Legislation to curb the practice of physicians directly dispensing prescription drugs to workers' compensation patients has passed the state House of Representatives on a unanimous vote.
House Bill 1846, sponsored by Rep. Marguerite Quinn (R-Bucks), aims to remove a legal loophole that allows doctors to dispense repackaged prescription drugs directly to injured workers — often, critics say, at sky-high prices.
According to a news release from House Majority Leader Rep. Mike Turzai (R-28), drug-distributing firms purchase large quantities of drugs (1,000 to 10,000 tablets) and repackage them into single prescription sizes (14 to 28 tablets). As part of the repackaging process, drugs are assigned a new national drug code and inherit a new and typically higher average wholesale price.
"Although Pennsylvania's pharmacy fee schedule currently sets the maximum reimbursement rate at 110 percent of the AWP for workers' compensation pharmaceuticals, the artificial and inflated AWP of repackaged drugs allows doctors, middlemen and drug distributing firms to earn millions of dollars in the name of 'patient convenience,'" the news release said. "To maximize profitability, some health providers have begun to write long-term prescriptions for the drug they dispense, exacerbating the problem for insurers."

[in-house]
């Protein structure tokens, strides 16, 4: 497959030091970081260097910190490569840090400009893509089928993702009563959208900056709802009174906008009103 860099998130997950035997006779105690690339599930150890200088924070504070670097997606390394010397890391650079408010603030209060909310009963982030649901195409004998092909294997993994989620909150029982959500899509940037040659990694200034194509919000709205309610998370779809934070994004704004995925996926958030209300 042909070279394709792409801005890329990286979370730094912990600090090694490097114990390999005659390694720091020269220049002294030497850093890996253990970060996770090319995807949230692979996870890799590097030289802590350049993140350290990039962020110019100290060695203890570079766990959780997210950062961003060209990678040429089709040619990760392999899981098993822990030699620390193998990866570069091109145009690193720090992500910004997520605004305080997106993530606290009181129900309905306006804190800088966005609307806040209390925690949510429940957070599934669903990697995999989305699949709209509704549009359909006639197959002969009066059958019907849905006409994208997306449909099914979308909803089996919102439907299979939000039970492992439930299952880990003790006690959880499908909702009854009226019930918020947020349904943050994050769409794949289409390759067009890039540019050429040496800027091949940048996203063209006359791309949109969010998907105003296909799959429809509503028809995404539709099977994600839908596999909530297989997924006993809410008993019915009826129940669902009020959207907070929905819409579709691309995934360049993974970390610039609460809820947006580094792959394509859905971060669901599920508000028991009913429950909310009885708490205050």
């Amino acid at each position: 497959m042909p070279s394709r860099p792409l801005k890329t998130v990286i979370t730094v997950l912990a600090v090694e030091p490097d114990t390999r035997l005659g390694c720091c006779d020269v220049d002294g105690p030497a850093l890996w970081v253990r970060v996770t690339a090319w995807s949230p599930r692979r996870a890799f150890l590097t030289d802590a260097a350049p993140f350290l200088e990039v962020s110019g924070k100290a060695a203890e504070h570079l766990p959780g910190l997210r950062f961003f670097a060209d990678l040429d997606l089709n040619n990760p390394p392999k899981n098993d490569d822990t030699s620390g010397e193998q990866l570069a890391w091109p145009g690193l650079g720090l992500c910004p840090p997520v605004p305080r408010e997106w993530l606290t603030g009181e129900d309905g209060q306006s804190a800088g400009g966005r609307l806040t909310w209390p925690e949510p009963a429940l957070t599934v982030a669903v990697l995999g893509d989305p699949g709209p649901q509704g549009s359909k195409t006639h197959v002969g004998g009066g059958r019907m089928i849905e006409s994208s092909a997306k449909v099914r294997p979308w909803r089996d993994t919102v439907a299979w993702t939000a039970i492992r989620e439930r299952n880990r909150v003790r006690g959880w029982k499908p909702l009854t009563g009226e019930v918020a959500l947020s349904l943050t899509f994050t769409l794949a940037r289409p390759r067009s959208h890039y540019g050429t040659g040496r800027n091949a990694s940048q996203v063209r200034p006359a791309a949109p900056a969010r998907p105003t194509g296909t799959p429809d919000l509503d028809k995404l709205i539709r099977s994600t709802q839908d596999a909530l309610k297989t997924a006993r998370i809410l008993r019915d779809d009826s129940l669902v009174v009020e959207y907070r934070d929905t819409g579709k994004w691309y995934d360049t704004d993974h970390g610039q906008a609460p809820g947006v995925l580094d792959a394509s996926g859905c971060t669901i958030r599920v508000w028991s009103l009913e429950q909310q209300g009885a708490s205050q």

The legislation proposes the following.
• Require physicians to include the original drug manufacturer's national drug code on bills they submit for reimbursement.
• Cap the maximum reimbursement rate drugs and professional pharmaceutical services at 100 percent.
• Prohibit the use of repackaged national drug code numbers.
• Limit physician dispensing to drugs needed in the first 15 days following initial treatment.
Advocates say reducing the size of initial prescriptions given to injured workers would mitigate abuse of potent and addictive painkillers.
Estimates from the state Department of Labor and Industry and the Insurance Federation of Pennsylvania project the bill would reduce workers' compensation prescription costs by as much as 15 percent and reduce total costs in the state's $3.3 billion workers' compensation insurance system by a full percent.
The bill now heads to the state Senate for consideration.